Consequences of Wet Feet at a Dry Western States!  

July 4, 2015 by
Filed under: blister care, Foot Care, Footcare, Footwear 

Last Saturday was the Western States 100 Mile Endurance Run over the California Sierras. As you probably know, California is in year four of a severe drought. Most of us expected the trails to be dusty and dry. From everything I heard, they were.

So in a dry Western States year, why did so many runners have macerated feet from being wet?

So in a dry Western States year, why did so many runners have macerated feet from being wet? Click To Tweet

There are several reasons. First, runners often cool themselves off by pouring or squirting water over their heads and on their body. We all know water runs downhill – right? So the water naturally runs down the legs and into the shoes. Socks become wet and as I often say – the skin of one’s feet prune up. In other words, they look like a wrinkled prune. Better to bend at the waist and let the water run off the head and shoulders rather than down the body.

Secondly, runners sometimes cool off by getting into the water at any stream. Several runners talked of sitting in the streams. While this can cool the runner, it is the worst thing a runner can do to their feet.

When they remain wet long enough, the skin becomes soft, often creating creases. Many times these creases are deep and in severe cases, the skin can split open.

Most often the runners complain of badly blistered feet. In fact, there are no blisters, just macerated skin on the bottom of their feet. This condition can be very painful. Walking and running hurts one’s feet.

There is no fast cure. They say time heals all wounds and with maceration, it takes time for the skin to dry and return to its normal state. Putting powder on the skin can help, as can clean fresh socks, gentle massage, and letting the skin air-dry.

I saw a lot of macerated feet at Michigan Bluff, mile 55.7. More than I expected. And of course there were lots of runners wanting treatment for bad blisters at the finish, and it was maceration.

Severe results of macerated feet

Severe results of macerated feet

The picture here is of a runner who completed the race, I think sometime around 28-29 hours. I don’t know his story but at some point before the race or in the race, he had his right foot wrapped in what appeared to be a self-adherent wrap, with a thick pad of some kind at the heel. Then that was wrapped with layers of what seemed to be silk type medical tape. Tonya and I had to use trauma shears to cut the thick wrap off his foot. Once it came off we saw the extent of the damage to his foot.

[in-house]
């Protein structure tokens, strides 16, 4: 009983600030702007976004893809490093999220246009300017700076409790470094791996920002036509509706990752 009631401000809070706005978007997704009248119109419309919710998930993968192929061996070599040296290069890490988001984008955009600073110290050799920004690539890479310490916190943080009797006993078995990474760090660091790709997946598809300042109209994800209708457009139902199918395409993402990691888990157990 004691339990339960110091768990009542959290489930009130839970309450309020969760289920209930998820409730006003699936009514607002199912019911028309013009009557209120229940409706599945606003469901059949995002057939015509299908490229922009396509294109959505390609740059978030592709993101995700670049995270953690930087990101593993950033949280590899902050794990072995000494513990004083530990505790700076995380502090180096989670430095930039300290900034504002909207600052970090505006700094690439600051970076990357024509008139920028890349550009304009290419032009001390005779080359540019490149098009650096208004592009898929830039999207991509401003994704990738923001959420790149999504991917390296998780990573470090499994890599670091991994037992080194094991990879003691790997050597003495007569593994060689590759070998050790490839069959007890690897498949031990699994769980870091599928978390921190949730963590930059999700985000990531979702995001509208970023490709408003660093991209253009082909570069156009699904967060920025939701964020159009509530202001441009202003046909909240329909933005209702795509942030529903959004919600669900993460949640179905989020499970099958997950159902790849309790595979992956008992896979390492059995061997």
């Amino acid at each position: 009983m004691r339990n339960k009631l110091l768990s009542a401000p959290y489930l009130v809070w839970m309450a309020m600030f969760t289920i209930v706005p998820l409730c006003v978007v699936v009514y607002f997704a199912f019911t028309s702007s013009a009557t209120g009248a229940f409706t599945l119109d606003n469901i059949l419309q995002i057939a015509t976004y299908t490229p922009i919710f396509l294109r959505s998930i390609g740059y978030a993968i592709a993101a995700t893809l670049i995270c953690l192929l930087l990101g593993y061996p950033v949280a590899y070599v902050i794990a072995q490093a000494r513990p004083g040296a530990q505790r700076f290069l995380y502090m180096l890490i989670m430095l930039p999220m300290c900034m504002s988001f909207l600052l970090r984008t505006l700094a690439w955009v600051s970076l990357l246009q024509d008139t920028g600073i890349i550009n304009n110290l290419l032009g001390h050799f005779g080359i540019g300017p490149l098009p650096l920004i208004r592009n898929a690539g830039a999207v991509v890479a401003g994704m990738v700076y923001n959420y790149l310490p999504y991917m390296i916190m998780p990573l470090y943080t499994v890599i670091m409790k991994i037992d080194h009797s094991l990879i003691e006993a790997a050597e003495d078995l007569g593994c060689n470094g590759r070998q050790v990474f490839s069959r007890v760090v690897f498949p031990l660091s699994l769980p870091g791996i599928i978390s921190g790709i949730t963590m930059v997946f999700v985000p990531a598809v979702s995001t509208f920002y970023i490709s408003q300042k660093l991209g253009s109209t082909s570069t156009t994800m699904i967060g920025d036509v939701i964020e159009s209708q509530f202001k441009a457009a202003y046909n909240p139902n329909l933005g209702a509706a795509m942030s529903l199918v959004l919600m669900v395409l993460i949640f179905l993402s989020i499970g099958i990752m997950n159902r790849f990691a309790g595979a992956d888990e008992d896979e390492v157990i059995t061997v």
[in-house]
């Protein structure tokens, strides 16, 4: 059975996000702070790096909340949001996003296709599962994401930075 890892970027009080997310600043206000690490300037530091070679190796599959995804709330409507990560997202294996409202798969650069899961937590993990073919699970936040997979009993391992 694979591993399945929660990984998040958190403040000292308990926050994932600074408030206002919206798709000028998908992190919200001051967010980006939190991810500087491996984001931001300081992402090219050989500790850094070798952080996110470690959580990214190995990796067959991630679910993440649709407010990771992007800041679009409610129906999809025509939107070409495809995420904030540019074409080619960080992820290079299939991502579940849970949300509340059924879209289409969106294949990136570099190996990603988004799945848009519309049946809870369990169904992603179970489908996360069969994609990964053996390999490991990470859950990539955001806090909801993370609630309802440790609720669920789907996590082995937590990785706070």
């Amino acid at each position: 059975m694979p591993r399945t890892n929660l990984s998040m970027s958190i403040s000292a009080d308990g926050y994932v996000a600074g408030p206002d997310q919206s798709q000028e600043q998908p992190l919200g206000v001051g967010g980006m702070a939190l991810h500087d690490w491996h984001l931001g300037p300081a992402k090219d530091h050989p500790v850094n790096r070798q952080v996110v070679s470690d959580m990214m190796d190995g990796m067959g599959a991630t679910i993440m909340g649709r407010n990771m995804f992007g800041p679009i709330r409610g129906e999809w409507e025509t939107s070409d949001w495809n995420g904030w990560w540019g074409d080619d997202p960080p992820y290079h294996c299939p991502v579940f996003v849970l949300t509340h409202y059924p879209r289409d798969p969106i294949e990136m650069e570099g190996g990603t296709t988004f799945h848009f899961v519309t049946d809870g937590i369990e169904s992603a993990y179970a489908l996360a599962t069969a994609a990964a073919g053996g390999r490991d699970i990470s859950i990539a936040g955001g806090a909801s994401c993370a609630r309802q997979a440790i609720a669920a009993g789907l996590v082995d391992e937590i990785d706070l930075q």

If anyone knows the runner or recognizes him, I’d love to find out more. It’s possible that because of maceration the skin at the heel had sheared off and someone at a medical aid station, or crew, had cut the skin and put on the wrap.

What we did at the finish was to apply a coating of antibiotic ointment to the open and raw skin, cover it with a wound care dressing, and wrap with a self-adhering wrap. We gave him instruction on how to care for this in the days after the race.

Look closely at the picture. He’s happy. He has his finisher’s medallion and knows he’s getting his buckle.

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Comments

6 Comments on Consequences of Wet Feet at a Dry Western States!  

  1. Rebecca Rushton on Sat, 4th Jul 2015 4:03 pm
  2. Great post John and great photo. Maceration is something we need to understand better (prevention / treatment). You highlight the issue wonderfully. Well done.

  3. John DeDoncker on Sun, 5th Jul 2015 7:37 pm
  4. Jon:

    I happen to be the happy finisher with the unhappy foot. First, thank you for the great care at the finish! I did get a tetanus shot and saw my doctor once back in Iowa. He has me applying an antibiotic cream normally used on burn victims. I am now the proud owner of Fixing Your Feet and hope to avoid such problems in the future.

    Having run four prior hundreds (and many 50s and marathons) without foot problems, I took for granted that my Injinji socks and a single shoe and sock change would get me through. I misplanned. I attribute the macerated condition to having gladly accepted cold sponges over my head at most all of the aid stations. I stayed out of the streams and am not one to pour water over my head. I failed to realize how much water squeezed over my head was making its way down to my shoes. I leaned forward when they were cooling me off, and even asked them to only wet my head. Water still runs downhill!